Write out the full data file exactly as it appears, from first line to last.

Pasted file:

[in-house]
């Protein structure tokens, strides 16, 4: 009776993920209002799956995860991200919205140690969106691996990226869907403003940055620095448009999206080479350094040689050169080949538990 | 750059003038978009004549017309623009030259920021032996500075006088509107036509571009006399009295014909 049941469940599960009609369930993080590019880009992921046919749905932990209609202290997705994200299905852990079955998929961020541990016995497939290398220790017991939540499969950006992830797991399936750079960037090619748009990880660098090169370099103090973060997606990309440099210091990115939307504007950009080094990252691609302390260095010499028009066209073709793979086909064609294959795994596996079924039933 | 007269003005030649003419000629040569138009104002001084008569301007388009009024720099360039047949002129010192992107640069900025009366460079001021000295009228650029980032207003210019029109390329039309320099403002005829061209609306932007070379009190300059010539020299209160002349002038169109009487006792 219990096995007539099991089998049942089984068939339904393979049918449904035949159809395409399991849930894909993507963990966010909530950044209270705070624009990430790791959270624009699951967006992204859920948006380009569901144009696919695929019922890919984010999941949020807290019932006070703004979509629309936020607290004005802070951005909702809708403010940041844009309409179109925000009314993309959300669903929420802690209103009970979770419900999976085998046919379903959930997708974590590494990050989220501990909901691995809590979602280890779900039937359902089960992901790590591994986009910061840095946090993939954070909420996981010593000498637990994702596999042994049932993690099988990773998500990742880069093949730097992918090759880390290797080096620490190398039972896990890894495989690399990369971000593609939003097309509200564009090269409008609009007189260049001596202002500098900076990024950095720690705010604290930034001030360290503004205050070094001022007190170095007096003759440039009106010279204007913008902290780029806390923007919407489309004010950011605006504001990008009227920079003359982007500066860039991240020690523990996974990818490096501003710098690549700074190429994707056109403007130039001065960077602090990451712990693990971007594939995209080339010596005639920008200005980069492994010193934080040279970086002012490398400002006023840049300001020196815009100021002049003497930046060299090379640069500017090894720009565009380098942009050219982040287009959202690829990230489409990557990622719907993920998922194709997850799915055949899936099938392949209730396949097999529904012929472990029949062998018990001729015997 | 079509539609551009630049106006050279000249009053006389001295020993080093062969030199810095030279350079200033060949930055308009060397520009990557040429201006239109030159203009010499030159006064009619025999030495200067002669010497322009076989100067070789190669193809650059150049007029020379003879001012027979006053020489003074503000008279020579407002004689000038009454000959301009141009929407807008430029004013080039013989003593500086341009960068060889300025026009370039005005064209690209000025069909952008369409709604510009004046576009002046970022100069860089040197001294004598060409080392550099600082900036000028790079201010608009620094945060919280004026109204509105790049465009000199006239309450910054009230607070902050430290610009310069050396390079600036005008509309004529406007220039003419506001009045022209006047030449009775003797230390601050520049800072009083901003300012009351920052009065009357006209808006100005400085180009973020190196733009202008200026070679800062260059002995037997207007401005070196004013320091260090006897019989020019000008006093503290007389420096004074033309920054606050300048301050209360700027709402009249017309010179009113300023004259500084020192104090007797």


[in-house]
């Protein structure tokens, strides 16, 4: 009776993920209002799956995860991200919205140690969106691996990226869907403003940055620095448009999206080479350094040689050169080949538990 | 750059003038978009004549017309623009030259920021032996500075006088509107036509571009006399009295014909 049941469940599960009609369930993080590019880009992921046919749905932990209609202290997705994200299905852990079955998929961020541990016995497939290398220790017991939540499969950006992830797991399936750079960037090619748009990880660098090169370099103090973060997606990309440099210091990115939307504007950009080094990252691609302390260095010499028009066209073709793979086909064609294959795994596996079924039933 | 007269003005030649003419000629040569138009104002001084008569301007388009009024720099360039047949002129010192992107640069900025009366460079001021000295009228650029980032207003210019029109390329039309320099403002005829061209609306932007070379009190300059010539020299209160002349002038169109009487006792 219990096995007539099991089998049942089984068939339904393979049918449904035949159809395409399991849930894909993507963990966010909530950044209270705070624009990430790791959270624009699951967006992204859920948006380009569901144009696919695929019922890919984010999941949020807290019932006070703004979509629309936020607290004005802070951005909702809708403010940041844009309409179109925000009314993309959300669903929420802690209103009970979770419900999976085998046919379903959930997708974590590494990050989220501990909901691995809590979602280890779900039937359902089960992901790590591994986009910061840095946090993939954070909420996981010593000498637990994702596999042994049932993690099988990773998500990742880069093949730097992918090759880390290797080096620490190398039972896990890894495989690399990369971000593609939003097309509200564009090269409008609009007189260049001596202002500098900076990024950095720690705010604290930034001030360290503004205050070094001022007190170095007096003759440039009106010279204007913008902290780029806390923007919407489309004010950011605006504001990008009227920079003359982007500066860039991240020690523990996974990818490096501003710098690549700074190429994707056109403007130039001065960077602090990451712990693990971007594939995209080339010596005639920008200005980069492994010193934080040279970086002012490398400002006023840049300001020196815009100021002049003497930046060299090379640069500017090894720009565009380098942009050219982040287009959202690829990230489409990557990622719907993920998922194709997850799915055949899936099938392949209730396949097999529904012929472990029949062998018990001729015997 | 079509539609551009630049106006050279000249009053006389001295020993080093062969030199810095030279350079200033060949930055308009060397520009990557040429201006239109030159203009010499030159006064009619025999030495200067002669010497322009076989100067070789190669193809650059150049007029020379003879001012027979006053020489003074503000008279020579407002004689000038009454000959301009141009929407807008430029004013080039013989003593500086341009960068060889300025026009370039005005064209690209000025069909952008369409709604510009004046576009002046970022100069860089040197001294004598060409080392550099600082900036000028790079201010608009620094945060919280004026109204509105790049465009000199006239309450910054009230607070902050430290610009310069050396390079600036005008509309004529406007220039003419506001009045022209006047030449009775003797230390601050520049800072009083901003300012009351920052009065009357006209808006100005400085180009973020190196733009202008200026070679800062260059002995037997207007401005070196004013320091260090006897019989020019000008006093503290007389420096004074033309920054606050300048301050209360700027709402009249017309010179009113300023004259500084020192104090007797």